Spitzer Helps Locate Primitive Quasars -
Up to now, primitive black holes, which occupy the cores of active galaxies and were around as far back as the early days of the universe, only existed in astronomer’s models. Researchers have now found two such gravitational monsters, however, which revealed themselves as brightly glowing quasars. Their light originates from a time when the universe was barely one billion years old - and we can see them now exactly as they appeared 12.7 billion years ago (Nature, March 18, 2010).
A quasar is the central region of a galaxy that contains an active black hole. The black hole is surrounded in turn by a brightly glowing disk of gas and dust. Matter swirls towards the black hole and emits radiation before disappearing into it. As a result, these accretion disks are among the brightest objects in the entire universe. Quasars shine so brightly that it is possible to obtain information about their physical characteristics from enormous distances.
It takes around 13 billion years for the light from the most distant known quasars to reach us. Therefore, when we observe these objects we go back 13 billion years into the past. Based on this, the scientists would expect to discover comparatively primitive precursors of the modern quasars, which are only in the process of formation in this period in the immediate aftermath of the Big Bang. However, observations made in 2003 revealed that the most distant quasars do not differ significantly from their contemporary counterparts, which are located closer to Earth.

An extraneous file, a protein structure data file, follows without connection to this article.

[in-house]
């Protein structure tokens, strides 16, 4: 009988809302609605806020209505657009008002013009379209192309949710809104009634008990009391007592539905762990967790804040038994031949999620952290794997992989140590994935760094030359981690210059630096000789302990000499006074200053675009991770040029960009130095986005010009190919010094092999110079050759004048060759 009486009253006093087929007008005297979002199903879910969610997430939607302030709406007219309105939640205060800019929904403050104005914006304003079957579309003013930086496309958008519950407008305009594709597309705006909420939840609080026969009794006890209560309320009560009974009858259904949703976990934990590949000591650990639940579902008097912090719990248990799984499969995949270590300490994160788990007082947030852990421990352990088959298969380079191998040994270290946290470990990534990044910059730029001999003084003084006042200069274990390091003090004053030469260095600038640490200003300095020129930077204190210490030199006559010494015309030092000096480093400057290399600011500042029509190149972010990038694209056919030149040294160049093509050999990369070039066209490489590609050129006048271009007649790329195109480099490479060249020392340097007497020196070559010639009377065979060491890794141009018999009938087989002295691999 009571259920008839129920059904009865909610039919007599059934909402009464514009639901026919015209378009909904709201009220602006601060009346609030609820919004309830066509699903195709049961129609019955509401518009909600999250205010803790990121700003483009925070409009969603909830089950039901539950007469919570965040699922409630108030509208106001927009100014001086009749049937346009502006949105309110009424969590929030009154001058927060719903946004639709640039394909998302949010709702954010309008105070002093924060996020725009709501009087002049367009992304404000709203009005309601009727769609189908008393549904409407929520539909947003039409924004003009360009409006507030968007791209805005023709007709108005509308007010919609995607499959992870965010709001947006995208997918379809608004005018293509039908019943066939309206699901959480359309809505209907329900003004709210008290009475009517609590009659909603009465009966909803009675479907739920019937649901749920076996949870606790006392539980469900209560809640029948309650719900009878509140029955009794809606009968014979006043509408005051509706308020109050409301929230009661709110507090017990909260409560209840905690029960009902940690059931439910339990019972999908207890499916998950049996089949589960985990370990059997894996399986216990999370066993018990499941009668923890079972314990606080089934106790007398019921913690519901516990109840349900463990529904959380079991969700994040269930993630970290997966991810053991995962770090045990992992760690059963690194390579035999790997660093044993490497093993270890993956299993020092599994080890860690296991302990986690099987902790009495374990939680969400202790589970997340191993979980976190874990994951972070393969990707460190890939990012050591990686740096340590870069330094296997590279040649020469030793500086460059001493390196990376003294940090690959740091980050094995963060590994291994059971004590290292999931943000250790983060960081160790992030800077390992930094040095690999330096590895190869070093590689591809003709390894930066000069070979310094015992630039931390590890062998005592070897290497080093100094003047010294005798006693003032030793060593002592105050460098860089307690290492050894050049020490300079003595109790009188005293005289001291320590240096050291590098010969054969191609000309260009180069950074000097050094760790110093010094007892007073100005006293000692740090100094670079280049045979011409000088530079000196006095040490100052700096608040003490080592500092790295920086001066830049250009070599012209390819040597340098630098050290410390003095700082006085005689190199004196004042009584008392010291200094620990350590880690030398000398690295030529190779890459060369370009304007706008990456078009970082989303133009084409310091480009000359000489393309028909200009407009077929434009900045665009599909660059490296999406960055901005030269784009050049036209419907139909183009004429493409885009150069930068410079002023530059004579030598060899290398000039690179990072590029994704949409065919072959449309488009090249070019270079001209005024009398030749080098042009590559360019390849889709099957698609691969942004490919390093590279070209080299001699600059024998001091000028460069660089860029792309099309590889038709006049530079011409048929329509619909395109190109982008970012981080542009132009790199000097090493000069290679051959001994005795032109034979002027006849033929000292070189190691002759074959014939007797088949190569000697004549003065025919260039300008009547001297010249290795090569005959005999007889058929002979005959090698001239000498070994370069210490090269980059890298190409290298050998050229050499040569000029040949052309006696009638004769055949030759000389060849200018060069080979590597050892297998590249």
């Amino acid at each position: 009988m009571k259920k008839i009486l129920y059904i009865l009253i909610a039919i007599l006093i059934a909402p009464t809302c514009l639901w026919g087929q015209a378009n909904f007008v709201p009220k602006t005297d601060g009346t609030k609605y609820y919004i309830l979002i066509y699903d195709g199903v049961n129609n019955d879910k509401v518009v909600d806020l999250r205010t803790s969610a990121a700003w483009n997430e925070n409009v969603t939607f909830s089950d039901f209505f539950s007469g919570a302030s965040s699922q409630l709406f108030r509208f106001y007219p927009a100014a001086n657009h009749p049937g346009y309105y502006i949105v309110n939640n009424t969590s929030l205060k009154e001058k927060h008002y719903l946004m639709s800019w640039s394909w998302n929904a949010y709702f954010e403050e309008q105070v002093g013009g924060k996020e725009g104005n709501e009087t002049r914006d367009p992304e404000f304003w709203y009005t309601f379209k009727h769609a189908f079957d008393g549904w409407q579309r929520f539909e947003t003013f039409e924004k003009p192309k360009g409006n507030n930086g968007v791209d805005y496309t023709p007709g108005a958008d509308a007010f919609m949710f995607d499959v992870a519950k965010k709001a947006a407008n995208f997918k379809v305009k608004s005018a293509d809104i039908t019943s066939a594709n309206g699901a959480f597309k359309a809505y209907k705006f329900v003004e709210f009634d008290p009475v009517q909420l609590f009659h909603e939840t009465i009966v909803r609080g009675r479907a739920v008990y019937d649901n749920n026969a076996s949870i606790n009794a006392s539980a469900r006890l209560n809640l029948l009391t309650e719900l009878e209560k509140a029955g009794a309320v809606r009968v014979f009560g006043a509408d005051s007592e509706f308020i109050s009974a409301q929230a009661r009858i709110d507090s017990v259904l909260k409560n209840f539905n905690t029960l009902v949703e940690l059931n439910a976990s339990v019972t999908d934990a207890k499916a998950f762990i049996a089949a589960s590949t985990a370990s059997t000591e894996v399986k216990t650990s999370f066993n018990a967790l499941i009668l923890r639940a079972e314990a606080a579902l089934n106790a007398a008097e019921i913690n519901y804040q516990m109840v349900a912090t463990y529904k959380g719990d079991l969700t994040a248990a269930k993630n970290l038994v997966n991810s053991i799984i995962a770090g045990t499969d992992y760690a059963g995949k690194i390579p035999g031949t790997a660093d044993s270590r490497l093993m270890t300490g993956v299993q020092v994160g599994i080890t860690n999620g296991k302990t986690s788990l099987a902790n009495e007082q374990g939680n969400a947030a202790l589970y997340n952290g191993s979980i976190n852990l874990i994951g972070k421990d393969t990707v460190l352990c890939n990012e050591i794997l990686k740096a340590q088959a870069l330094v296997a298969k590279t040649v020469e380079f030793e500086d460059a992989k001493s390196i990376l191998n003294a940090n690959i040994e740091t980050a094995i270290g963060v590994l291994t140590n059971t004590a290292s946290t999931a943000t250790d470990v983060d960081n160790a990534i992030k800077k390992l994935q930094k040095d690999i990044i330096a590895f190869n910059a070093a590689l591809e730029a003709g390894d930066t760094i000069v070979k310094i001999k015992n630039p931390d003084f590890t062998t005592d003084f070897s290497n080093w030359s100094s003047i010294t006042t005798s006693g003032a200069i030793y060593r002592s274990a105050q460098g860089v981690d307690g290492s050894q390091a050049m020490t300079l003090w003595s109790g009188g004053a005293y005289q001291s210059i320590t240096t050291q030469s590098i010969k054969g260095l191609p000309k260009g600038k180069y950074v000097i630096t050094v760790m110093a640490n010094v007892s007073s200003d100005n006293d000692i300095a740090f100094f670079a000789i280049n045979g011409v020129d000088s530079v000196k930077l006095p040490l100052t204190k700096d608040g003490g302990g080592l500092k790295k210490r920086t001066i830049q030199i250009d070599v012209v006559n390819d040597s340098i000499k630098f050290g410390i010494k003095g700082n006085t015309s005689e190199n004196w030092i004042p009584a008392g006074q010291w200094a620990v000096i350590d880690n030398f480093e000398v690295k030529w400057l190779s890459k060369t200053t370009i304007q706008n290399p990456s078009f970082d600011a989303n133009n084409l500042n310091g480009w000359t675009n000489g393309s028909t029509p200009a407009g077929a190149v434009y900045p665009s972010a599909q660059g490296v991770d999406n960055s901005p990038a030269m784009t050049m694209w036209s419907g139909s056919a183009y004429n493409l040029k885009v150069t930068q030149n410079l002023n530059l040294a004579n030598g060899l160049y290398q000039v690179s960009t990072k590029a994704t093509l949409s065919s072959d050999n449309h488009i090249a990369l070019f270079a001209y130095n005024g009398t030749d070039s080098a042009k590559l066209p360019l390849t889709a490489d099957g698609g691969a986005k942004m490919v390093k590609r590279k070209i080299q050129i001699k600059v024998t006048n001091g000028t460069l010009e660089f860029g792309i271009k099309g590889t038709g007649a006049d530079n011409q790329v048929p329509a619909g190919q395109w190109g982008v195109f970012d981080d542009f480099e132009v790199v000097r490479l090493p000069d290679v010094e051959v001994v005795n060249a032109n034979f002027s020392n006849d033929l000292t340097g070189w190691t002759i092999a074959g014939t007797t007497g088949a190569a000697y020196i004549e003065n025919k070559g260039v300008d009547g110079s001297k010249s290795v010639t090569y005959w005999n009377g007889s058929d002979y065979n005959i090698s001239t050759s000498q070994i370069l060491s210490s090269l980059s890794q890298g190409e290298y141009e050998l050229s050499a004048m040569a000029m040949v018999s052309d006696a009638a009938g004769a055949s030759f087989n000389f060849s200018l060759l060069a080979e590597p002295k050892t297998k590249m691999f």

A team of astronomers working with Linhua Jiang from the University of Arizona, which includes researchers from the Max Planck Institute for Astronomy in Heidelberg and the Max Planck Institute for Extraterrestrial Physics in Garching, has observed for the first time objects that appear to be very primitive early forms of modern quasars. The team used NASA’s Spitzer Space Telescope, which can see infrared light. The characteristic radiation of hot dust can be identified on the basis of observations in this spectral range - and this kind of dust is a typical component of modern quasars.